• The storage device Error! Reference source not found.16 may include a machine readable medium Error! Reference source not found.22 on which is stored one or more sets of data structures or instructions Error! Reference source not found.24 (e.g., software) embodying or utilized by any one or more of the techniques or functions described herein. The instructions Error! Reference source not found.24 may also reside, completely or at least partially, within the main memory Error! Reference source not found.04, within static memory Error! Reference source not found.06, or within the hardware processor Error! Reference source not found.02 during execution thereof by the machine Error! Reference source not found.00. In an example, one or any combination of the hardware processor Error! Reference source not found.02, the main memory Error! Reference source not found.04, the static memory Error! Reference source not found.06, or the storage device Error! Reference source not found.16 may constitute machine readable media.
  • While the machine readable medium Error! Reference source not found.22 is illustrated as a single medium, the term “machine readable medium” may include a single medium or multiple media (e.g., a centralized or distributed database, and/or associated caches and servers) configured to store the one or more instructions Error! Reference source not found.24.
  • The term “machine readable medium” may include any medium that is capable of storing, encoding, or carrying instructions for execution by the machine Error! Reference source not found.00 and that cause the machine Error! Reference source not found.00 to perform any one or more of the techniques of the present disclosure, or that is capable of storing, encoding or carrying data structures used by or associated with such instructions. Non-limiting machine readable medium examples may include solid-state memories, and optical and magnetic media. In an example, a massed machine readable medium comprises a machine readable medium with a plurality of particles having resting mass. Specific examples of massed machine readable media may include: non-volatile memory, such as semiconductor memory devices (e.g., Electrically Programmable Read-Only Memory (EPROM), Electrically Erasable Programmable Read-Only Memory (EEPROM)) and flash memory devices; magnetic disks, such as internal hard disks and removable disks; magneto-optical disks; and CD-ROM and DVD-ROM disks.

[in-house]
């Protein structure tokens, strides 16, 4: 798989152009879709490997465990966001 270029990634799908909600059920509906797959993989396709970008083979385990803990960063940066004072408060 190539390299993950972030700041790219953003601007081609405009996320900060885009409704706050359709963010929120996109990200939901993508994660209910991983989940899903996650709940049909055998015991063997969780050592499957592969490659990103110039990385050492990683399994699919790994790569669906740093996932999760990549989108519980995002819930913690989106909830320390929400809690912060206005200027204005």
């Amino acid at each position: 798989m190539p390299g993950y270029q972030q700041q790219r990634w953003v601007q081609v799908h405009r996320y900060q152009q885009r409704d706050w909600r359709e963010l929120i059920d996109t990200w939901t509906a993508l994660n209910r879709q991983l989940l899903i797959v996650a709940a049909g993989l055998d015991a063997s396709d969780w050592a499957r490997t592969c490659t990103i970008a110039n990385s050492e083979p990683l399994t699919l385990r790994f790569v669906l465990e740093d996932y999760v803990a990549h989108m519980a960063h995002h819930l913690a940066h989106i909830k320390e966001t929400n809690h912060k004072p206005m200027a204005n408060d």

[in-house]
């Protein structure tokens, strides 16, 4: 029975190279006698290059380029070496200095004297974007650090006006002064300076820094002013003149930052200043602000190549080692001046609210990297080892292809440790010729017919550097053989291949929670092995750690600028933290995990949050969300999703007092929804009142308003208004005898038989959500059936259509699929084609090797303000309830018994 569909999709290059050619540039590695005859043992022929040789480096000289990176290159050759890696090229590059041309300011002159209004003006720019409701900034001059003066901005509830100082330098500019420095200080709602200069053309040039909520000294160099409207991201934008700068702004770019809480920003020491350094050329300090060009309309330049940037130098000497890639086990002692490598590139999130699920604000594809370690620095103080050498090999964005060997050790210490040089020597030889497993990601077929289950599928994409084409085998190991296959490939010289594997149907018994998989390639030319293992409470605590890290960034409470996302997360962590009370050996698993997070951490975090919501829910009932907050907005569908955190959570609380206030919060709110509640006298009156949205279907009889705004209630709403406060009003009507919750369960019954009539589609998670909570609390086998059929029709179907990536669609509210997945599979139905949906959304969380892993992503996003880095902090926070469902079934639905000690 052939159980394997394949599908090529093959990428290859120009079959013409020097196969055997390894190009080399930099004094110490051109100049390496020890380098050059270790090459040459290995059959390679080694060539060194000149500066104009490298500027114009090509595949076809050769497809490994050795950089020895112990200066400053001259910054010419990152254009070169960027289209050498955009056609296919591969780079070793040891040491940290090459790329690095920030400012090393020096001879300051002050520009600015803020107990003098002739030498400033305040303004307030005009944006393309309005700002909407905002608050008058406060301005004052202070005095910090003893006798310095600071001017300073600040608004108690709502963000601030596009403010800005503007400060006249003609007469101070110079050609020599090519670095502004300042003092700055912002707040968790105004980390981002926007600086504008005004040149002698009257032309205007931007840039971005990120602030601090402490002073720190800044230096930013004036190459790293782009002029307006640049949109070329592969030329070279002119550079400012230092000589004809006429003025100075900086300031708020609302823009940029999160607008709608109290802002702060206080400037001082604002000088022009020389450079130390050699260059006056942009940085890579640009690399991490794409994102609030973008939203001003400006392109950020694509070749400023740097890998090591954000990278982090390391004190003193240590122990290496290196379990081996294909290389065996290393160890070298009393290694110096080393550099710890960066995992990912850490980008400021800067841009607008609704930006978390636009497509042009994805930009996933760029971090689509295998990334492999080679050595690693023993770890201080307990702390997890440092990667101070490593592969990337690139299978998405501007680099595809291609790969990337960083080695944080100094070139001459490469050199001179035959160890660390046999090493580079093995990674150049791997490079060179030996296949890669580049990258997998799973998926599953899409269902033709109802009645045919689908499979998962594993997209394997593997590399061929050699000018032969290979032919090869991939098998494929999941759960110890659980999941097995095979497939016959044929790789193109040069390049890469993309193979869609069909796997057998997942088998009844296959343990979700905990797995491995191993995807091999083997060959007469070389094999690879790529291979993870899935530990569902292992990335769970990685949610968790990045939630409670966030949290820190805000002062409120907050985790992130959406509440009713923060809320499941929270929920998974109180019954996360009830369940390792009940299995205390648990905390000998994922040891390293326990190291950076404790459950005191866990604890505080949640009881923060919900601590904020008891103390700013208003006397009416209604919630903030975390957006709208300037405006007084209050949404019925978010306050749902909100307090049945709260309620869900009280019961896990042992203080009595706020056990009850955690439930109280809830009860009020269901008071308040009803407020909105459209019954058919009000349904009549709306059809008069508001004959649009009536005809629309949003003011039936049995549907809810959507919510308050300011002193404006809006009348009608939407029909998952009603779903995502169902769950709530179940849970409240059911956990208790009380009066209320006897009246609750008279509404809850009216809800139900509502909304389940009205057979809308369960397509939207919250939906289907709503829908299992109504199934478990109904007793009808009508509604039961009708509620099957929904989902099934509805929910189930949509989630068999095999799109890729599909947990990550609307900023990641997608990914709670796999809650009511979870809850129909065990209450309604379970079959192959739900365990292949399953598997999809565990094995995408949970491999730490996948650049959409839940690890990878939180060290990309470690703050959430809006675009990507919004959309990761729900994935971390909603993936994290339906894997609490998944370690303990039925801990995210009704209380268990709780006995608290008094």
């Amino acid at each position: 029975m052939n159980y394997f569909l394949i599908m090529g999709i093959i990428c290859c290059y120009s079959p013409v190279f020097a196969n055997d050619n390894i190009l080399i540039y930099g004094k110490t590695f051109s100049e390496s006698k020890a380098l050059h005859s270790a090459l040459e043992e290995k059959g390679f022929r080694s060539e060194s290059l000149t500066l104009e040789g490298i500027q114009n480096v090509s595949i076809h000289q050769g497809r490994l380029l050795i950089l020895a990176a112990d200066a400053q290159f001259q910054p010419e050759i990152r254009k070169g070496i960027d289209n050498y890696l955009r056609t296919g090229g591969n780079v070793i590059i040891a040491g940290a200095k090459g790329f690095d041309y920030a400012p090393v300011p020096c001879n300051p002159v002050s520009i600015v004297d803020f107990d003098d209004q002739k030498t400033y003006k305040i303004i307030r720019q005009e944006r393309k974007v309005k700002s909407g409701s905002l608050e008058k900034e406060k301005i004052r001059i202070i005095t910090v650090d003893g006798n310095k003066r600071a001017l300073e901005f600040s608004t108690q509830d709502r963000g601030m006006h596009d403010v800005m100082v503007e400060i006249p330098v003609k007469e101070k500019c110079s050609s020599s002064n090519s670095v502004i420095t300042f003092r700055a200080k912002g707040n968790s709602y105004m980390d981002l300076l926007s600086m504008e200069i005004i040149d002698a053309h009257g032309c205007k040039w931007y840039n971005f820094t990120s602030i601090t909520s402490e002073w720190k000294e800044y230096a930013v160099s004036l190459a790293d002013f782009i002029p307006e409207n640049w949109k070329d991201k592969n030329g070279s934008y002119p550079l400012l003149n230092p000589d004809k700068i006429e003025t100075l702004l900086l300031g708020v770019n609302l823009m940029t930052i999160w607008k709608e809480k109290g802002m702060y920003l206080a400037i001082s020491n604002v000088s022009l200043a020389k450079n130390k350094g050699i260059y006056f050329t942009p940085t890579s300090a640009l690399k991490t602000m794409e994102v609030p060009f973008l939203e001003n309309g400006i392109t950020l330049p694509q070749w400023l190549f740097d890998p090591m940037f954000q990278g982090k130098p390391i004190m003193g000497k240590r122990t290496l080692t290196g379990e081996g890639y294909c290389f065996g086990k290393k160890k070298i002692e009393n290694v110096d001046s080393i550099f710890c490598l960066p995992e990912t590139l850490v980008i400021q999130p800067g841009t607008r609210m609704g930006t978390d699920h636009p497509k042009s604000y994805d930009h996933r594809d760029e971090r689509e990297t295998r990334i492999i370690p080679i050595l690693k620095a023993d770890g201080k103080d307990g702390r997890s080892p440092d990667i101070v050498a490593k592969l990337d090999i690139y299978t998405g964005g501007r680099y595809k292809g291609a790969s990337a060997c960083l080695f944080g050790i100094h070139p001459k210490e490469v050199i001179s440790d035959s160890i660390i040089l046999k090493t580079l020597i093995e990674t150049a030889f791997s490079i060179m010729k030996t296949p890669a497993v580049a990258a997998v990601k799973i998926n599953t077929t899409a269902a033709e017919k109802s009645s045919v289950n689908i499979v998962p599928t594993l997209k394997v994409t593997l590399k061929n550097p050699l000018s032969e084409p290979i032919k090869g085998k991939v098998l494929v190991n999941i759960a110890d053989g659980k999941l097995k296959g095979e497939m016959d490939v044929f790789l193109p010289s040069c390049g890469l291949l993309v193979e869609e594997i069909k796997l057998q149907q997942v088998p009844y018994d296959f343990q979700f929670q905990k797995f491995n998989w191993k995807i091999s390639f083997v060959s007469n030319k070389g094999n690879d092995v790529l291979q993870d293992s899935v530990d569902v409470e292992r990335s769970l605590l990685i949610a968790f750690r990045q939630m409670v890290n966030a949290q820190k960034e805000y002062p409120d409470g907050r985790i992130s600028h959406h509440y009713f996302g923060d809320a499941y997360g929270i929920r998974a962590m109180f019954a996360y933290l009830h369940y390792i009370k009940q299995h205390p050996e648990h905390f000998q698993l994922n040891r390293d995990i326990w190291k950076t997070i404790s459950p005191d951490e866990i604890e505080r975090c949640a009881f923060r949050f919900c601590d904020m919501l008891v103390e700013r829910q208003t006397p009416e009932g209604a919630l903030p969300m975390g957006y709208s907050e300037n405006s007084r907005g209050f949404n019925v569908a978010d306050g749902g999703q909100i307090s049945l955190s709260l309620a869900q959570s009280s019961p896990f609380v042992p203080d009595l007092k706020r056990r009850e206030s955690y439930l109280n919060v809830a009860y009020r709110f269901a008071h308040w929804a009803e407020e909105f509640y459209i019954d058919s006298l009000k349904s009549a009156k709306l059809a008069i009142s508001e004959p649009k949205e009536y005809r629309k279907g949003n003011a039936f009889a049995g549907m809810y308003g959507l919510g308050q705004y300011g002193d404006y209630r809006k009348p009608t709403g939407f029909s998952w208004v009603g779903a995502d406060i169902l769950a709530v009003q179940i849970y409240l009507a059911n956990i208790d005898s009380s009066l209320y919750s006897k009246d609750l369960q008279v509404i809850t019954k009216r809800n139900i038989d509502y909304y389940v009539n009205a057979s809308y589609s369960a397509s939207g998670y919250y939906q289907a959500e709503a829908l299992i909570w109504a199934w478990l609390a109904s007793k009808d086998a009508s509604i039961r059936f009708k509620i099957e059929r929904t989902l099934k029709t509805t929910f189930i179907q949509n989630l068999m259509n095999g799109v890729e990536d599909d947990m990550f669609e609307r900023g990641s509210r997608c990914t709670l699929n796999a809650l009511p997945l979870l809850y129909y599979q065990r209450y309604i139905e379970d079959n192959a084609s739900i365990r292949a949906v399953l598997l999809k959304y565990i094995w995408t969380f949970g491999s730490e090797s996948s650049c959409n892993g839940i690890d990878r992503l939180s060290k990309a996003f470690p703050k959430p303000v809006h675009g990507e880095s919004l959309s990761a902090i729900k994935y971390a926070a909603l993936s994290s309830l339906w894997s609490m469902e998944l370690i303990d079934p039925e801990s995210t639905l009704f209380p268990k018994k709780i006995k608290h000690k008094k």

• The instructions Error! Reference source not found.24 may further be transmitted or received over a communications network Error! Reference source not found.26 using a transmission medium via the network interface device Error! Reference source not found.20 utilizing any one of a number of transfer protocols (e.g., frame relay, internet protocol (IP), transmission control protocol (TCP), user datagram protocol (UDP), hypertext transfer protocol (HTTP), etc.). Example communication networks may include a local area network (LAN), a wide area network (WAN), a packet data network (e.g., the Internet), mobile telephone networks (e.g., cellular networks), Plain Old Telephone (POTS) networks, and wireless data networks (e.g., Institute of Electrical and Electronics Engineers (IEEE) 802.11 family of standards known as Wi-Fi®, IEEE 802.16 family of standards known as WiMax®), IEEE 802.15.4 family of standards, peer-to-peer (P2P) networks, among others. In an example, the network interface device Error! Reference source not found.20 may include one or more physical jacks (e.g., Ethernet, coaxial, or phone jacks) or one or more antennas to connect to the communications network Error! Reference source not found.26. In an example, the network interface device Error! Reference source not found.20 may include a plurality of antennas to wirelessly communicate using at least one of single-input multiple-output (SIMO), multiple-input multiple-output (MIMO), or multiple-input single-output (MISO) techniques. The term “transmission medium” shall be taken to include any intangible medium that is capable of storing, encoding or carrying instructions for execution by the machine Error! Reference source not found.00, and includes digital or analog communications signals or other intangible medium to facilitate communication of such software.
  • VARIOUS NOTES & EXAMPLES
  • Example 1 can include a device comprising a mask module to provide a visual mask of a product; a target module to provide a visual representation of an object; a composition module to: display the visual representation of the object in a bounded area of a display of the device; and overlay the mask on the bounded area; and a selection module to receive a correspondence metric in response to overlaying the mask on the bounded area, the correspondence metric being an indication of correspondence between the mask and the visual representation of the object.
  • In Example 2, the device of Example 1, wherein the visual representation of the object comprises an image of the object.